With the proliferation of home design shows on cable TV networks, as well as last year's return of domestic guru Martha Stewart, interest in interior design has never been stronger. But there's one segment of this industry that's experiencing especially strong growth and presents a great opportunity for creative people who are interested in careers in home design.
Interior redesign (aka interior arrangement or one-day decorating) is a close relative of interior design. Instead of creating an entirely new decorating scheme with new furnishings and accessories, as an interior designer does, an interior redesigner works with whatever the homeowner already owns--including items purloined from other rooms in the home--and rearranges it to give a room an entirely new look. The result is a decorator look without the decorator price tag.
"Redesigners are a 'safe' version of the traditional designer," says Julea Joseph, 44, owner of Reinventing Space in Chicago. "People are no longer looking for an interior designer to sweep into their home and say, 'Dahling, everything must go.' Instead, they're educated consumers who just need someone to pull everything together."
"[Redesigners] are nonjudgmental about the homeowner's belongings, and they'll work with any constraints or within any budget," says Michele Roark, owner of Interior Arrangements By Michele Roark in St. Michaels, Maryland, and vice director of Interior Redesign Industry Specialists, the redesign industry's leading membership organization. "No matter what the homeowner has, a redesigner will work with it and make it work."
"Redesign services appeal to the average person, not the homeowner with the big bucks," says Marcia Smart, 57, executive director of IRIS and owner of Smart Interior Styling in Thousand Oaks, California. "We offer an alternative to high-priced design services that validates and honors the clients' own selections."
Though redesign isn't a new industry, the idea only recently caught on when HGTV's Decorating Cents coined the term to describe its no-cost decorating segment. Prior to that, Roark, 46, says people's most common reaction to the idea of redesign was, "You rearrange furniture, and I'm supposed to pay you [for that]?"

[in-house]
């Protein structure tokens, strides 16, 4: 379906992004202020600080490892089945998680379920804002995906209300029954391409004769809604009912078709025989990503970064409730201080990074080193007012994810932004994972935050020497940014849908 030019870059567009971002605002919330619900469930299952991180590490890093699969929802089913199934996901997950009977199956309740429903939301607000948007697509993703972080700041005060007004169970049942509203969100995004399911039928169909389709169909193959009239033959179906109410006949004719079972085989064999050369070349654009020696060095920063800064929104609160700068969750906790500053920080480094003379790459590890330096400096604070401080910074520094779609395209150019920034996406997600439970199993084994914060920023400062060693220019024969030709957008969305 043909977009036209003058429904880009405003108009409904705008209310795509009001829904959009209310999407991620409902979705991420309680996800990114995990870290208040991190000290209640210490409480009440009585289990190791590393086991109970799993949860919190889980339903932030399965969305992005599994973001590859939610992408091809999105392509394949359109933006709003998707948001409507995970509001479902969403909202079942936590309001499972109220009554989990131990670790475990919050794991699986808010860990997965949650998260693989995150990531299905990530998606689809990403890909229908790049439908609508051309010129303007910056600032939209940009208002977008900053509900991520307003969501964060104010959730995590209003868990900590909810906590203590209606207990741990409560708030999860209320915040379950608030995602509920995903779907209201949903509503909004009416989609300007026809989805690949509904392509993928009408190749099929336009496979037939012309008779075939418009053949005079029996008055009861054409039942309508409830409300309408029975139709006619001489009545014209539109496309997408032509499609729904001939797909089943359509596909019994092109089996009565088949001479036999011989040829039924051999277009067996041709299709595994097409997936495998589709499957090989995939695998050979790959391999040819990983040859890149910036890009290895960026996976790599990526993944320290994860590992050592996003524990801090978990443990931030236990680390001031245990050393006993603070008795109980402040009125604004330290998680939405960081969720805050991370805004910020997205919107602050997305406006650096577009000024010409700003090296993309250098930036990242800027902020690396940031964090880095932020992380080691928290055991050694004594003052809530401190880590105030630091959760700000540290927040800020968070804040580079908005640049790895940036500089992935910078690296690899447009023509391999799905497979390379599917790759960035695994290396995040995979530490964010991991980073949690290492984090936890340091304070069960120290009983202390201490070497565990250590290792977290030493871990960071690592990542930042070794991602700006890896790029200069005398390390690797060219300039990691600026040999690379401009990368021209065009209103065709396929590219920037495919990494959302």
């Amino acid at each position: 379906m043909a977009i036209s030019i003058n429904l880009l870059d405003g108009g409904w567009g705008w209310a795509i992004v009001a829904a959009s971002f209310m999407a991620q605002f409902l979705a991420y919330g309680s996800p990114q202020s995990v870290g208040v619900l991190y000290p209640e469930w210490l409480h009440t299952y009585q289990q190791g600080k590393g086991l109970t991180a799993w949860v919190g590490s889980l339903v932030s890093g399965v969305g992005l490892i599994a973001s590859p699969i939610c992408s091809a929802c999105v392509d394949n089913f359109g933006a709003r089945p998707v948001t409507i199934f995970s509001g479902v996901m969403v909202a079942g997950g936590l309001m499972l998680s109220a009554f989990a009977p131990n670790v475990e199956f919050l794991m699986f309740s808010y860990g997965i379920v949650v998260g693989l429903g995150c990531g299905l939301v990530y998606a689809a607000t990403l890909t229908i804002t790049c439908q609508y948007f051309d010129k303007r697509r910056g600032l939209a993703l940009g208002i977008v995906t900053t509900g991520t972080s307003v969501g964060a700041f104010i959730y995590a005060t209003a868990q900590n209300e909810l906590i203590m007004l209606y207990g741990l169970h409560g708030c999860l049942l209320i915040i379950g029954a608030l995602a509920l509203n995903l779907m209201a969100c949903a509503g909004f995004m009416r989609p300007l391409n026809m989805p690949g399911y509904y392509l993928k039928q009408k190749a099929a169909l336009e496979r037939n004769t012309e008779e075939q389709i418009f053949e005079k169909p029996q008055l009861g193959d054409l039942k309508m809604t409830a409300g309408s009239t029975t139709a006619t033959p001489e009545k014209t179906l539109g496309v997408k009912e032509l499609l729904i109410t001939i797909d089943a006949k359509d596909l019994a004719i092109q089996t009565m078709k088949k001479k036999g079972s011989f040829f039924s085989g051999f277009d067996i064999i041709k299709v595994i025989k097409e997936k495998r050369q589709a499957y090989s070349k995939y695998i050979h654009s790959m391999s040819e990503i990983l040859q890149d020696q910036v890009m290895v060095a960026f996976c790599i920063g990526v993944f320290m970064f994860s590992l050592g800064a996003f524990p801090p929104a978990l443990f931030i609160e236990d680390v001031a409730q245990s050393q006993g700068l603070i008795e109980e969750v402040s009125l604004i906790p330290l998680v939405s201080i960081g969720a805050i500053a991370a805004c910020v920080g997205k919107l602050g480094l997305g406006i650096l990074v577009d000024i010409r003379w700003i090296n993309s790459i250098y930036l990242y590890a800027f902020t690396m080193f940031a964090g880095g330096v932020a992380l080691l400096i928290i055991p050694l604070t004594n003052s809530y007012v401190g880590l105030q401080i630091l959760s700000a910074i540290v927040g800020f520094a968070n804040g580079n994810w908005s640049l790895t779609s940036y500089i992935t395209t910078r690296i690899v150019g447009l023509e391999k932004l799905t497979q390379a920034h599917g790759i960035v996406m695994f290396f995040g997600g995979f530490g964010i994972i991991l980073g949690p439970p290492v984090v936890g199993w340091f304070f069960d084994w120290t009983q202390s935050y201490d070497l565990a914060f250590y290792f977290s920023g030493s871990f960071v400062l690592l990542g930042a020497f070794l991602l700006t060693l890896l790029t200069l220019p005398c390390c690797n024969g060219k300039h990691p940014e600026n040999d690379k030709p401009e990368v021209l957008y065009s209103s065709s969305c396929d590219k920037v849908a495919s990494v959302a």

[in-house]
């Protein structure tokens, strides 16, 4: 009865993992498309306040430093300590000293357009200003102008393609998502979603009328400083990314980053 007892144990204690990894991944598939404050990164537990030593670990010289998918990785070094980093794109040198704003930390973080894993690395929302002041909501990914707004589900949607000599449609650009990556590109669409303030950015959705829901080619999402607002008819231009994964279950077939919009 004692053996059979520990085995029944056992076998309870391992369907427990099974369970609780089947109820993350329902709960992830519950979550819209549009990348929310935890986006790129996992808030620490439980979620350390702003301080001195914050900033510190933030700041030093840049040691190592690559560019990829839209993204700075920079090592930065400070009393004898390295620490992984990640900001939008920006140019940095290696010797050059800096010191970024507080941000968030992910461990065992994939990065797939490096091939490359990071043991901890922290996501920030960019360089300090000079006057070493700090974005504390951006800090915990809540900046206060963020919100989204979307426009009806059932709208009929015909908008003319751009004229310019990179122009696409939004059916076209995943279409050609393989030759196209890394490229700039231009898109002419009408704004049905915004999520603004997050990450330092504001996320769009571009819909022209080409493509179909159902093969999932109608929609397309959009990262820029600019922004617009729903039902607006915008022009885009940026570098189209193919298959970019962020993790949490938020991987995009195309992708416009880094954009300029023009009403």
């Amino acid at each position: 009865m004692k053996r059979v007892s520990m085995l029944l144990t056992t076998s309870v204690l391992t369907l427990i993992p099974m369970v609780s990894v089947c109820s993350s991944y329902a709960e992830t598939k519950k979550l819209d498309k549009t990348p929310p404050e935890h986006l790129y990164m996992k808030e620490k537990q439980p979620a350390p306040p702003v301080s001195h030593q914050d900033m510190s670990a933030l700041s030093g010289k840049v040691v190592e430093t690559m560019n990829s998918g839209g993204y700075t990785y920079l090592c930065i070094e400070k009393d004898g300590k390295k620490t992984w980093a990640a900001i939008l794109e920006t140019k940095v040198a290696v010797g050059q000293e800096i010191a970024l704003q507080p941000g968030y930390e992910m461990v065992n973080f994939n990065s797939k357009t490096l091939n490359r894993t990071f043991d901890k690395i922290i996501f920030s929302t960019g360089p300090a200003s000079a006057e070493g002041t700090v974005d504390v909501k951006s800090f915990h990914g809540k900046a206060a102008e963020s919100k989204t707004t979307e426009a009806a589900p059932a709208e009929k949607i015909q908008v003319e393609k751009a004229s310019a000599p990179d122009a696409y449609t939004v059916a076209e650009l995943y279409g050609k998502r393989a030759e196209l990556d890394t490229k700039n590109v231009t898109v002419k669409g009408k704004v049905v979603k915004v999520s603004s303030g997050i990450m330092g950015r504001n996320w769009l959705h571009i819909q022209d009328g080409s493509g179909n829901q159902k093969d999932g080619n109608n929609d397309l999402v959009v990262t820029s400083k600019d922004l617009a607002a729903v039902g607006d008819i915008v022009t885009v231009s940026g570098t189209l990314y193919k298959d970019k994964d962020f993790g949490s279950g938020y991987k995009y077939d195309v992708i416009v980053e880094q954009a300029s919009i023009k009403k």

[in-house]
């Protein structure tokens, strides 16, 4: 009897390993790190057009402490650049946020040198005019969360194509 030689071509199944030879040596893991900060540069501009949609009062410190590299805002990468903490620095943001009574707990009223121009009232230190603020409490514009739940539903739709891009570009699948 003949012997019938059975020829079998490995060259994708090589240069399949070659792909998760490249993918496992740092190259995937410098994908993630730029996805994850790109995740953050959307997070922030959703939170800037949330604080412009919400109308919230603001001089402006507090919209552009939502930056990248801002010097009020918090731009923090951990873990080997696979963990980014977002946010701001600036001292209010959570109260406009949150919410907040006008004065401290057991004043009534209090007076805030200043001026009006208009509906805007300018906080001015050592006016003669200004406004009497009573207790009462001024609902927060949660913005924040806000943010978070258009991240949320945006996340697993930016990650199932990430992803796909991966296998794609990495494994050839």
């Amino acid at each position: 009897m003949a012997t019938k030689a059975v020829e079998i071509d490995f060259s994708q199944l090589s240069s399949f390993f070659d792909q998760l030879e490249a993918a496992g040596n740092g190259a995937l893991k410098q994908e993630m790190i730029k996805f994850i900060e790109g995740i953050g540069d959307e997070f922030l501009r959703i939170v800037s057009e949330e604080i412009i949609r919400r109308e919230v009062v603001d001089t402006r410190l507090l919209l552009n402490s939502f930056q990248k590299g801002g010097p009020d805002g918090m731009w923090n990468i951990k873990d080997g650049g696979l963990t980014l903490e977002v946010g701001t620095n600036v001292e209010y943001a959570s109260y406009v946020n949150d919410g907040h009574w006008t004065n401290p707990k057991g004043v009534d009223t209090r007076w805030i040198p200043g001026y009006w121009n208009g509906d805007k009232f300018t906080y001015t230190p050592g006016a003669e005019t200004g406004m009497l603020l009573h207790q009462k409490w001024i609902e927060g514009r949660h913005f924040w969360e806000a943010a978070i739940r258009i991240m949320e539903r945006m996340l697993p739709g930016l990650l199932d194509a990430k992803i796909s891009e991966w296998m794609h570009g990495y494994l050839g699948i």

Depending on the location, redesigners charge anywhere from $50 to $200 an hour, usually with a three-hour minimum. Redesigners who specialize in commercial redesign can command even higher hourly rates. As a result, with the appropriate marketing and local exposure, it's possible for a sole proprietor to earn a six-figure income in this field within just a couple of years.
Typically, redesigners work in one of two ways. Some prefer to plunge right into a room, remove every stick of furniture and every accessory, then bring back some or all the original pieces, as well as items found in other rooms, and arrange everything in a new and exciting way. Because this type of redesign can be physically demanding, redesigners often hire assistants to help with lifting and carrying. Other redesigners prefer to offer design consultations and assessments instead, and never do any hands-on work.
Though the redesign niche is narrow and there are no specific figures available on the number of redesigners nationwide, it appears that the industry is growing rapidly, if the interest in membership organizations like IRIS is any indication. In 1999, IRIS had just 19 members; today, it has more than 600. Similar growth can be seen in the number of TV shows that focus on redesign. HGTV has three programs that emphasize redesign, including Decorating Cents, Design Remix and Free Style. TLC's Clean Sweep also features redesign elements, like the repurposing of furnishings in newly organized rooms.
There's yet another career path related to redesign you can pursue if you'd like to rearrange rooms for profit. Home stagers focus their talents on redesigning homes to prepare them for resale, both to help increase the homes' value and to make them more salable. HGTV's Designed to Sell, which debuted in 2004, is based on this premise.
Home stagers typically work for realtors, but it's also possible to market staging services directly to homeowners, as Lori Matzke, owner of Center Stage Home in Minneapolis, does. Her consultations consist of a thorough room-by-room assessment with a detailed analysis of the home's strong points and trouble spots, followed by advice on how to show the home to its best advantage. For an additional fee, Matzke, 41, will provide a written assessment that homeowners can use as a roadmap for staging the home themselves. She also rents furnishings and accessories to homeowners who need to fill underfurnished areas, replace less-than-perfect possessions, or stage empty houses. She picks up many of these items at thrift shops and consignment stores, so the return on her investment is good.